Chris Temple has worked in the Office of the Registrar for 18 years. During that time, he spent 12 years working toward a doctoral degree. He adds this to his bachelor’s degree in engineering from Notre Dame and two master’s degrees (in science from Indiana University, and in history from Notre Dame). It is only fitting that an assistant registrar should be so well-versed in the pursuit of education. Here, Temple shares a little about himself and the road to obtaining his doctorate while working full time.
It is my understanding that you achieved your doctorate from ND by taking classes here and there over the years. What is your doctorate in?
My doctorate is in history, and I am very grateful for the guidance and mentorship of my doctoral adviser Professor Chris Hamlin in the Department of History. I am also grateful for the University’s employee educational benefit that enabled me to take courses (three credits of graduate courses, free of tuition charges, each semester) and thankful for the support of my supervisors in the Registrar’s Office who allowed me to pursue part-time graduate studies.
When did you start, and when did you finish?
I took my first graduate history course at Notre Dame as a non-degree student in fall 2008, and I was accepted as a doctoral student in the history department in the fall of 2011. I completed my doctoral degree in January of this year after a successful defense of my dissertation titled “Fostering Elite Science at an American Catholic University: The Rise of a Research Culture at the University of Notre Dame, 1842-1967.”
Did you have any breaks in pursuing it? Did you ever consider giving up?
I established a long-range academic plan and took one course per semester for most of those 12 years. I never seriously considered giving up.
How has achieving it impacted you?
This is difficult to answer because I graduated so recently, but I think my graduate studies have made me both more open-minded and more analytical. In particular, I believe studying history has reminded me of the significance of perspective.
What did you find most interesting in pursuing your degree?
I enjoyed the pure intellectual challenge of my quest and the wide range of reading assignments in my courses. I also enjoyed working in Notre Dame’s archives and discovering the array of interesting topics related to my dissertation.
Where did you get your undergraduate degree? What is it in?
I completed my bachelor of science in electrical engineering degree at Notre Dame in 1992.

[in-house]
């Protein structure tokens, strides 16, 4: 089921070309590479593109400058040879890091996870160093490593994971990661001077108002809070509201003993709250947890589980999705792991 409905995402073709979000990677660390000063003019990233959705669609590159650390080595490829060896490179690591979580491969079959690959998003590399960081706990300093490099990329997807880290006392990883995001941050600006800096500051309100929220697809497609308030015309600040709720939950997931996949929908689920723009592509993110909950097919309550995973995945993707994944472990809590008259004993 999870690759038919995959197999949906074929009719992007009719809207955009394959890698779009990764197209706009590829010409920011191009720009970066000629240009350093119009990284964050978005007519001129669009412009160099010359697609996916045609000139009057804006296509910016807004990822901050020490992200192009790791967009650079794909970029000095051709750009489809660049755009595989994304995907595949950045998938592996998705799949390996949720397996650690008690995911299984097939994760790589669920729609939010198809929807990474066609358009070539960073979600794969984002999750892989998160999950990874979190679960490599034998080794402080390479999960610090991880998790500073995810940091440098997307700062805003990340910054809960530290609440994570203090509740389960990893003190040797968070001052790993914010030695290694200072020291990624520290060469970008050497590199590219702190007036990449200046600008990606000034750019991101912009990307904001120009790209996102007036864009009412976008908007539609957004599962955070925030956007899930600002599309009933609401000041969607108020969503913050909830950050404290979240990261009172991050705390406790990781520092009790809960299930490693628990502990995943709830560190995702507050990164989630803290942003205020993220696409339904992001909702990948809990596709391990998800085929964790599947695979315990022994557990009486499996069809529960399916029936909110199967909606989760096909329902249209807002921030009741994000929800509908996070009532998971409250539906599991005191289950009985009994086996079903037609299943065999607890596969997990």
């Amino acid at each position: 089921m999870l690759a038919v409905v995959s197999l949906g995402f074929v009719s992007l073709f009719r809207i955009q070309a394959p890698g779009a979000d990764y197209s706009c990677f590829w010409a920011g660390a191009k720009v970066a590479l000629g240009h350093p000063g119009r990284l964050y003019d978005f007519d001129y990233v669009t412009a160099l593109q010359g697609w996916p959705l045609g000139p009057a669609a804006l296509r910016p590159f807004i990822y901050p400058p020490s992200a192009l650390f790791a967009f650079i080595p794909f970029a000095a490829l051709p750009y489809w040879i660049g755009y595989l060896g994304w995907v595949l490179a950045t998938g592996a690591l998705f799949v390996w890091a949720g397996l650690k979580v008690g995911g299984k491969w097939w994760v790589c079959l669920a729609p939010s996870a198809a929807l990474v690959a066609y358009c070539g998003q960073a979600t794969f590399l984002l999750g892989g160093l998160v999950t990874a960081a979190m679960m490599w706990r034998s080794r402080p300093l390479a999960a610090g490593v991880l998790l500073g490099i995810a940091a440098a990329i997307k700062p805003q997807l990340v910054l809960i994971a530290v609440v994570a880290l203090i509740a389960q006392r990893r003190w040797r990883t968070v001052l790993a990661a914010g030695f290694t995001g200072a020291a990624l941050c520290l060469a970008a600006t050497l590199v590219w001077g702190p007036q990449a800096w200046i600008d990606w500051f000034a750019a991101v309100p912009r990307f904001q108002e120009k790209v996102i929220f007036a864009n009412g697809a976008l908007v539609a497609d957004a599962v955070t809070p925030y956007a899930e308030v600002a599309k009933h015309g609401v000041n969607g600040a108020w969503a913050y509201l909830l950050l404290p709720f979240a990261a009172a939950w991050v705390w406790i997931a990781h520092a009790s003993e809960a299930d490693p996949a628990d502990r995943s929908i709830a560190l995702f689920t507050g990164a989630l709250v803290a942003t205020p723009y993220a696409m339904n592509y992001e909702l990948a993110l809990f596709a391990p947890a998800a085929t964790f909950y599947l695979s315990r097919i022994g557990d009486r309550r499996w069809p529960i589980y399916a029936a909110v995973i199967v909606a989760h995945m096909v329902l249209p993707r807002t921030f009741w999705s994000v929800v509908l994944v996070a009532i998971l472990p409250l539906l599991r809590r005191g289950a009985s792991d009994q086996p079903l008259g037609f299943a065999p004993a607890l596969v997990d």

Where are you from?
I am originally from Louisville, Kentucky; my dad was in the United States Army so my family moved around a lot growing up.
Do you have any hobbies/interests related to your doctoral program? If not, what are your other interests?
Besides my interests in history, I have recently completed my certification as an Indiana Master Naturalist, and I volunteer with the trail maintenance crew at Potato Creek State Park. In the context of history, I am interested in the evolving place of Catholic colleges and universities in the American higher education landscape and in the challenges associated with the identity of an institution like Notre Dame that strives to be a prestigious Catholic research university.
What advice would you give to other full-time employees pursuing a degree?
If you are interested in graduate studies, pick a research topic that you can be passionate about for a long time. Then make a plan and stick to it.
I have not decided on my next challenge yet. But I am thinking about editing my dissertation to submit the manuscript for publication. I am also interested in another potential Notre Dame history project because I think Father Nieuwland is a fascinating figure who deserves a full-length biography.
Is there anything that I didn’t ask you that you would like to add?
I think a brief explanation of my research is worth mentioning. In my doctoral research of Notre Dame’s institutional history, I have learned that an emphasis on science has been the underlying key to the University’s rise as a research institution. The University’s quest to join the nation’s circle of elite research institutions has leveraged science as a means for doing so. As part of the institution’s evolution, academic freedom has been taken to imply a separation of disciplines from one another and from any coherent whole. Along these lines, arguing that there is no conflict between religion and science overlooks the harder question: What should the relationship between faith and science be? My dissertation taught me the historical roots of this ongoing challenge at Notre Dame.
Temple was recently interviewed by Ted Fox for Research Uncorked. You can view that here.